WRITINGS BY THE MOTHER
© Sri Aurobindo Ashram Trust
18 July 1956
When one is an enemy of the Divine, one is an enemy of what?
Oh!... That depends exclusively upon each one. Usually one is an enemy of one's own idea of the Divine, and that is why it is said that one who denies the Divine is very often the greatest devotee. For if he did not have within himself the certitude that the Divine exists, he would not take the trouble of denying Him. And this is still stronger in one who hates Him, for if he did not have somewhere far within himself the certitude of the Divine's existence, how could he hate Him?
This has been symbolised here in India in the stories of those who wanted to identify themselves with the divine Reality and chose to become His enemies, for the path of the enemy was more direct than the path of the worshipper. These are wellknown [old p. 232]stories here, all the old legends and Indian mythology speak about it. Well, this simply illustrates the fact that one who [new p. 231]has never put the problem to himself and never given the faintest thought to the existence of the Divine is certainly farther away from the Divine than one who hates Him or denies Him. For one can't deny something one has never thought about.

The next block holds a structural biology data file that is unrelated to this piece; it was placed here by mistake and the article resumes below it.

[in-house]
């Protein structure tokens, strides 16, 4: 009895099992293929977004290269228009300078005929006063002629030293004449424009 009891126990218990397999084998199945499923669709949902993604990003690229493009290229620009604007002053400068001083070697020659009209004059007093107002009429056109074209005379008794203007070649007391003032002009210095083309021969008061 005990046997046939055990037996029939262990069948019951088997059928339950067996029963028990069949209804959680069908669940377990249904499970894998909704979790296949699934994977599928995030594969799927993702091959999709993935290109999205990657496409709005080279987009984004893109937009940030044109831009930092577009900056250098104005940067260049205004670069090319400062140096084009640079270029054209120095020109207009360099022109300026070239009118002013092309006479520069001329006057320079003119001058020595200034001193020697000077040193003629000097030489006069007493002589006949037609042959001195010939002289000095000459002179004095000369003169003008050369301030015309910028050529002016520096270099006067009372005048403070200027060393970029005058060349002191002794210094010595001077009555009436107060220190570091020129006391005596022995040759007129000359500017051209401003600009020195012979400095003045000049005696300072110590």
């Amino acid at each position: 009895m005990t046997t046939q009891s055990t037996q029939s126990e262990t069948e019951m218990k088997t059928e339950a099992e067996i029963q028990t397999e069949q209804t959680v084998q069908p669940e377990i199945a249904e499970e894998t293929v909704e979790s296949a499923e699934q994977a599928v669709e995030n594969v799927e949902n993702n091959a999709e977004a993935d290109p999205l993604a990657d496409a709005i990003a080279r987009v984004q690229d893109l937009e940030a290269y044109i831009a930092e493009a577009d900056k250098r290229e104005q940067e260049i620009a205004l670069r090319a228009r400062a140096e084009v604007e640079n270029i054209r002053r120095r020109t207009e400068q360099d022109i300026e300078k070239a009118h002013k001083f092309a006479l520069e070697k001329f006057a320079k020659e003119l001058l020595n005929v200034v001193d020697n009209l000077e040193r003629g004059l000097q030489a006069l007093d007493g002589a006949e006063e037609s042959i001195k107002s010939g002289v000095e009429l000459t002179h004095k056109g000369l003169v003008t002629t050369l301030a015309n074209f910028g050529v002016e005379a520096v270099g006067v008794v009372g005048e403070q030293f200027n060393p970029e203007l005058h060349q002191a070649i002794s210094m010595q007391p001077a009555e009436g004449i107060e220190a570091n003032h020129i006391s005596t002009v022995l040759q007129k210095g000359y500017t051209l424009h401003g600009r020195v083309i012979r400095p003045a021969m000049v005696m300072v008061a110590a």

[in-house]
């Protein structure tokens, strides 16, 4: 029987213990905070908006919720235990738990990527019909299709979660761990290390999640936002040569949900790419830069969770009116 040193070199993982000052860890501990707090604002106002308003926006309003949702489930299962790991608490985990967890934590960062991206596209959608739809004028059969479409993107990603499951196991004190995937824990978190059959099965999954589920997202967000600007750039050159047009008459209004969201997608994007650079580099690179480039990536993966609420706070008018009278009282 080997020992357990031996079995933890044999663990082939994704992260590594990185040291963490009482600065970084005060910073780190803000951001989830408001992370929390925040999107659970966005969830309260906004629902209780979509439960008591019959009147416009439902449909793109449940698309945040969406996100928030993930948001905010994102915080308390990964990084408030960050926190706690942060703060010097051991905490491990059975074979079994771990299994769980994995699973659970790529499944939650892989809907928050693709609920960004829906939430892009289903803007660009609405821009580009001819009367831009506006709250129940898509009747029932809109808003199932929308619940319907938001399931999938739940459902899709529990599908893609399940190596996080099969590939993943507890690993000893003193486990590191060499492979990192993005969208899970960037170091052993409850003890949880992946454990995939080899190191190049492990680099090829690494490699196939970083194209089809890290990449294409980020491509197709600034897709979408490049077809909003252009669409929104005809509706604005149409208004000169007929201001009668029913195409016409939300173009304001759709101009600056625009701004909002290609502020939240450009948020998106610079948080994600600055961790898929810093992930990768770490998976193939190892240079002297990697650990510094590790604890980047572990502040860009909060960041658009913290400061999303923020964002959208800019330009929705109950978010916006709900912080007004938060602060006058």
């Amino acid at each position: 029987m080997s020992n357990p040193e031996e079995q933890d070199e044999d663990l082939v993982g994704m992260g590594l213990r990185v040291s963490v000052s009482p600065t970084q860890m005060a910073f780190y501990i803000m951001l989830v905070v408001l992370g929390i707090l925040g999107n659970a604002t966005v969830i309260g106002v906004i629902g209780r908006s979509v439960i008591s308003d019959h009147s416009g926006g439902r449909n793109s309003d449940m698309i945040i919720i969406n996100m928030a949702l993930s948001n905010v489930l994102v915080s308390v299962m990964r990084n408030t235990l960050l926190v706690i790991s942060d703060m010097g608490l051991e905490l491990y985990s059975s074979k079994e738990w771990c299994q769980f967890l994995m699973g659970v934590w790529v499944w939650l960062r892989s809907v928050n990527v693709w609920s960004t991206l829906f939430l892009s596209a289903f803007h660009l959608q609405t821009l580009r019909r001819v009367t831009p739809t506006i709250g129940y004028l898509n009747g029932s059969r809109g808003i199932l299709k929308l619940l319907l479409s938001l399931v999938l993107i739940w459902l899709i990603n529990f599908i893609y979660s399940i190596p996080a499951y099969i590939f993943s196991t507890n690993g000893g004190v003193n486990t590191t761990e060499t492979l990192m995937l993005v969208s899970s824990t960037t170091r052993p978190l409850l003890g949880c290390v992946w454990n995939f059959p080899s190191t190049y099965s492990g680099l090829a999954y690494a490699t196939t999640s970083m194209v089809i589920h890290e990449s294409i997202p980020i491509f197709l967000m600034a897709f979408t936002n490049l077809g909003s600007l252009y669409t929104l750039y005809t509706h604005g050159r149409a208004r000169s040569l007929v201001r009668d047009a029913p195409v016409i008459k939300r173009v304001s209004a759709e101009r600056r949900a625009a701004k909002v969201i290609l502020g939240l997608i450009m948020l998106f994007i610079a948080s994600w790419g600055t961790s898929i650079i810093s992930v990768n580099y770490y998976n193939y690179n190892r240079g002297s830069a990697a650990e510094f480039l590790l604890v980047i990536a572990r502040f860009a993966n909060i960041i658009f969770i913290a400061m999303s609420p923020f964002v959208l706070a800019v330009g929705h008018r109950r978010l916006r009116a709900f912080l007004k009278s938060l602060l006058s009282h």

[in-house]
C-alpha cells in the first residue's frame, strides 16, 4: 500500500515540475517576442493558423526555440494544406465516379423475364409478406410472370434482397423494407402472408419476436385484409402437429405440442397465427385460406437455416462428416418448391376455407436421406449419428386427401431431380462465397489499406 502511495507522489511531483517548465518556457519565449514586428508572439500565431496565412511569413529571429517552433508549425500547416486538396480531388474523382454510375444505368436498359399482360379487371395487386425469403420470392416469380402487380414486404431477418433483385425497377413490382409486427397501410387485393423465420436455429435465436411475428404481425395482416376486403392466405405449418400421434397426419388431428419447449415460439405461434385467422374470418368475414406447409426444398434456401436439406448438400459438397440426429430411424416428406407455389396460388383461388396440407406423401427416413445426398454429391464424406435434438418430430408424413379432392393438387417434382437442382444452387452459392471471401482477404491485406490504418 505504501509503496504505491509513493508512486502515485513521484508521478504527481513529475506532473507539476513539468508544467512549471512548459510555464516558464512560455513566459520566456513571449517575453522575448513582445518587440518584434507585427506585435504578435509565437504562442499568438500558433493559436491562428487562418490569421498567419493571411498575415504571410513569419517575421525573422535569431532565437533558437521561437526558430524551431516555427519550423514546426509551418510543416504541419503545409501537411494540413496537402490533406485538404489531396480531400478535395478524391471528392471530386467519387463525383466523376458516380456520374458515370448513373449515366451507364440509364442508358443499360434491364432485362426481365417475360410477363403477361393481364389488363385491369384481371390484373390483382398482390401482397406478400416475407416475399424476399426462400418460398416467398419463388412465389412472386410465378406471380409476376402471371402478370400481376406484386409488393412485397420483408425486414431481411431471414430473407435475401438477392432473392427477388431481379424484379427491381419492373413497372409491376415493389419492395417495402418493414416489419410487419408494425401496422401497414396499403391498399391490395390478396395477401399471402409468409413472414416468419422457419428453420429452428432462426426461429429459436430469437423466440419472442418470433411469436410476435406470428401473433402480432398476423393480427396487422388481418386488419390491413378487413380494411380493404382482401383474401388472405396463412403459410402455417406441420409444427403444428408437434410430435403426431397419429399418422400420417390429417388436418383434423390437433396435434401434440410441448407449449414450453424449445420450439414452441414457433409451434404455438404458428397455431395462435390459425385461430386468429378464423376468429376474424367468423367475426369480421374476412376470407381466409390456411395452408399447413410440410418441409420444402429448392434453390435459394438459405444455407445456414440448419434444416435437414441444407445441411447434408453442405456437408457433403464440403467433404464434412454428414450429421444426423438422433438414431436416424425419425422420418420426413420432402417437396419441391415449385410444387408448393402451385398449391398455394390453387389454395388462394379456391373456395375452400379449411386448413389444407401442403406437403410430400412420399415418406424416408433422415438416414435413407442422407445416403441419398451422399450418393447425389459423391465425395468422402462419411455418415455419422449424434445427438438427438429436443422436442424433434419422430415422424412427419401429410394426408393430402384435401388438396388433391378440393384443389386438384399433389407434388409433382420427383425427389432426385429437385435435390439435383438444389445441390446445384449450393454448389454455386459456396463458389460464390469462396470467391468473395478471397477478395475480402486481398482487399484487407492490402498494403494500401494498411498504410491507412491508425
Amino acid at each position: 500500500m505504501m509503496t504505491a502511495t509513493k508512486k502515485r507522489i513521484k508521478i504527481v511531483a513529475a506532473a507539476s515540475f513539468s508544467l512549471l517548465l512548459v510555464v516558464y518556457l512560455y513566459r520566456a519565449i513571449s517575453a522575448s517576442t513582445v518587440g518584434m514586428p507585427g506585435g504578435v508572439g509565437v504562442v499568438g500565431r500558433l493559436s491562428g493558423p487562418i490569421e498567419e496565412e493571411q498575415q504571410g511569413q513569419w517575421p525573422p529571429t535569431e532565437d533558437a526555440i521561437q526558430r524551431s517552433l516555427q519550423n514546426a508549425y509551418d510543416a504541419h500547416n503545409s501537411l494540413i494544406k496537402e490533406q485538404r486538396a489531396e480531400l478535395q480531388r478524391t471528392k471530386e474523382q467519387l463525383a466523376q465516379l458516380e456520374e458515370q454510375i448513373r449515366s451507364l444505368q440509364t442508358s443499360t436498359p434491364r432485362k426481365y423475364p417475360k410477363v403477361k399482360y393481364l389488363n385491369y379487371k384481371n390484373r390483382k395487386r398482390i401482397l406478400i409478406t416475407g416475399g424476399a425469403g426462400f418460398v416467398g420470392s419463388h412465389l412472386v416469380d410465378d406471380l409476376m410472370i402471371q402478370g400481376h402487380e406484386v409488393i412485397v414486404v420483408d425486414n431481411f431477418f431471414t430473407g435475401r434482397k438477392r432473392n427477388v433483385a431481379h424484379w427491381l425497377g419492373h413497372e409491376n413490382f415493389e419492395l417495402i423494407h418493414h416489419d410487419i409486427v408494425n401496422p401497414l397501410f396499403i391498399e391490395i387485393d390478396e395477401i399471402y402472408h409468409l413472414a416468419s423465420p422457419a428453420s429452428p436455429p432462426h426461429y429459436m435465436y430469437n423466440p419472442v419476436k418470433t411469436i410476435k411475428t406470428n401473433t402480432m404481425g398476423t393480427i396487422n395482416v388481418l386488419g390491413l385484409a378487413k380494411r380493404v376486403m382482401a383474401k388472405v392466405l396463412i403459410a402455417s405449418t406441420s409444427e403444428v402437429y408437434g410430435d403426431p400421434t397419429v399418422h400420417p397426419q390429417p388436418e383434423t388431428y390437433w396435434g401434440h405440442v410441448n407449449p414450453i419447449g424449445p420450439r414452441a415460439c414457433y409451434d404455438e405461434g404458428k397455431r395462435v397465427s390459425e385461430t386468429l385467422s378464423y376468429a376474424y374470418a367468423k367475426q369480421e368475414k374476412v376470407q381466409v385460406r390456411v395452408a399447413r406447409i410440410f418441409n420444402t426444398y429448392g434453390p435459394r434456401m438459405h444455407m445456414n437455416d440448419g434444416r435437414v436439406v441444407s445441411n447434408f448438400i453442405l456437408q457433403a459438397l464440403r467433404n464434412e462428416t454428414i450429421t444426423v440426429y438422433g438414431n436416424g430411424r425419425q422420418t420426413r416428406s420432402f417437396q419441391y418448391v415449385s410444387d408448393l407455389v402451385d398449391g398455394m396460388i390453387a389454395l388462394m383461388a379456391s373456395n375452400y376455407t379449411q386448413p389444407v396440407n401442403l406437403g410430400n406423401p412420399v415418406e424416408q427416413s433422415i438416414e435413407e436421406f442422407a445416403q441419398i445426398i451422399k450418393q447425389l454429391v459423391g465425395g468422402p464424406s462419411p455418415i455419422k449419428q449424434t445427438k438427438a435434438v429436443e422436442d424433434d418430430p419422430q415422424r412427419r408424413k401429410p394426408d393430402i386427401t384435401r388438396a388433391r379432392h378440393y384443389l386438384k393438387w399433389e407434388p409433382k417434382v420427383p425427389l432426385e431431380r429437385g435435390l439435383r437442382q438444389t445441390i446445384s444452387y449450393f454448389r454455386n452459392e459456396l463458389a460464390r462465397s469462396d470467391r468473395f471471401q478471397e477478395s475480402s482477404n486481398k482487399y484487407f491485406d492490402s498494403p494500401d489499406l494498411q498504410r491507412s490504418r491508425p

He who says or writes: "I declare, I certify, all my experience goes to prove that there is no Divine, no such thing exists, it is just man's imagination, man's creation...", that means he has already thought over the problem any number of times and that something within him is prodigiously interested in this problem.
As for the one who detests Him--there it is even more obvious: one can't be the enemy of an illusion.
So (speaking to the disciple), your question no longer holds. For perhaps, after all, this is one more form of meeting which may have its interest. One sometimes says in a lighter vein: "My intimate enemy", and it is perhaps not altogether wrong. Perhaps there is more intimacy in hatred than in ignorance. One is nearer to what one hates than to what one is ignorant of.
This doesn't mean I recommend hatred! That is not what I am saying, but I have very often happened to see more love in a look or an expression of fury and hatred than in an absolutely dull and inert state. It is deformed, spoilt, disfigured, whatever you like, but there is something living, a flame is there.
Of course, even in unconsciousness and immobility, in the complete inertia--apparently--of the stone, one may find a dazzling Light, that of the divine Presence. But then that is the state we were just speaking about: one sees Him everywhere, meets Him everywhere, and in so manifold and marvellously harmonised a way that all these difficulties disappear.
Collected Works of The Mother, First Edition, Volume 08, pp. 231-32